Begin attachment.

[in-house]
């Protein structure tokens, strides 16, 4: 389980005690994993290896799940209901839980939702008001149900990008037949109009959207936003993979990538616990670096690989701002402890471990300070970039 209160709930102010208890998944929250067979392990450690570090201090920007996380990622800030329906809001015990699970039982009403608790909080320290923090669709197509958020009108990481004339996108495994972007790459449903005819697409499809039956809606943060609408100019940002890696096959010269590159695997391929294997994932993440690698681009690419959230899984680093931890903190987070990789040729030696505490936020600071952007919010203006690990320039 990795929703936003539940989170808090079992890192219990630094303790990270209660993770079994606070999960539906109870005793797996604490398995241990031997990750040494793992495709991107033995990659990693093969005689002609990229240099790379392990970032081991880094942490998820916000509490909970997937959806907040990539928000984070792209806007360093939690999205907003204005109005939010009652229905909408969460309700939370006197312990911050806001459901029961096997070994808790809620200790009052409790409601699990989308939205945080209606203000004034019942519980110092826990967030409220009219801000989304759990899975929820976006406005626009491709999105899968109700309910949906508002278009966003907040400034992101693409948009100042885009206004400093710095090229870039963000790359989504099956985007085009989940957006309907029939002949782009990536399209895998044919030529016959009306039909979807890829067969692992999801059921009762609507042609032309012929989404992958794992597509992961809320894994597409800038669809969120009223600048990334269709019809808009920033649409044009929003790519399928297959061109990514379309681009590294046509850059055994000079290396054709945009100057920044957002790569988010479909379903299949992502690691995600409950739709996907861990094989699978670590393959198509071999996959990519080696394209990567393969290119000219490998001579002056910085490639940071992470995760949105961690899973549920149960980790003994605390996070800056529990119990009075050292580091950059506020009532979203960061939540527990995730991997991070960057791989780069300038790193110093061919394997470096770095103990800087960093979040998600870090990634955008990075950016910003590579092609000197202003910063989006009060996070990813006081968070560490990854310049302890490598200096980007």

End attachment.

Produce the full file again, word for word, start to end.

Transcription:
[in-house]
């Protein structure tokens, strides 16, 4: 389980005690994993290896799940209901839980939702008001149900990008037949109009959207936003993979990538616990670096690989701002402890471990300070970039 209160709930102010208890998944929250067979392990450690570090201090920007996380990622800030329906809001015990699970039982009403608790909080320290923090669709197509958020009108990481004339996108495994972007790459449903005819697409499809039956809606943060609408100019940002890696096959010269590159695997391929294997994932993440690698681009690419959230899984680093931890903190987070990789040729030696505490936020600071952007919010203006690990320039 990795929703936003539940989170808090079992890192219990630094303790990270209660993770079994606070999960539906109870005793797996604490398995241990031997990750040494793992495709991107033995990659990693093969005689002609990229240099790379392990970032081991880094942490998820916000509490909970997937959806907040990539928000984070792209806007360093939690999205907003204005109005939010009652229905909408969460309700939370006197312990911050806001459901029961096997070994808790809620200790009052409790409601699990989308939205945080209606203000004034019942519980110092826990967030409220009219801000989304759990899975929820976006406005626009491709999105899968109700309910949906508002278009966003907040400034992101693409948009100042885009206004400093710095090229870039963000790359989504099956985007085009989940957006309907029939002949782009990536399209895998044919030529016959009306039909979807890829067969692992999801059921009762609507042609032309012929989404992958794992597509992961809320894994597409800038669809969120009223600048990334269709019809808009920033649409044009929003790519399928297959061109990514379309681009590294046509850059055994000079290396054709945009100057920044957002790569988010479909379903299949992502690691995600409950739709996907861990094989699978670590393959198509071999996959990519080696394209990567393969290119000219490998001579002056910085490639940071992470995760949105961690899973549920149960980790003994605390996070800056529990119990009075050292580091950059506020009532979203960061939540527990995730991997991070960057791989780069300038790193110093061919394997470096770095103990800087960093979040998600870090990634955008990075950016910003590579092609000197202003910063989006009060996070990813006081968070560490990854310049302890490598200096980007």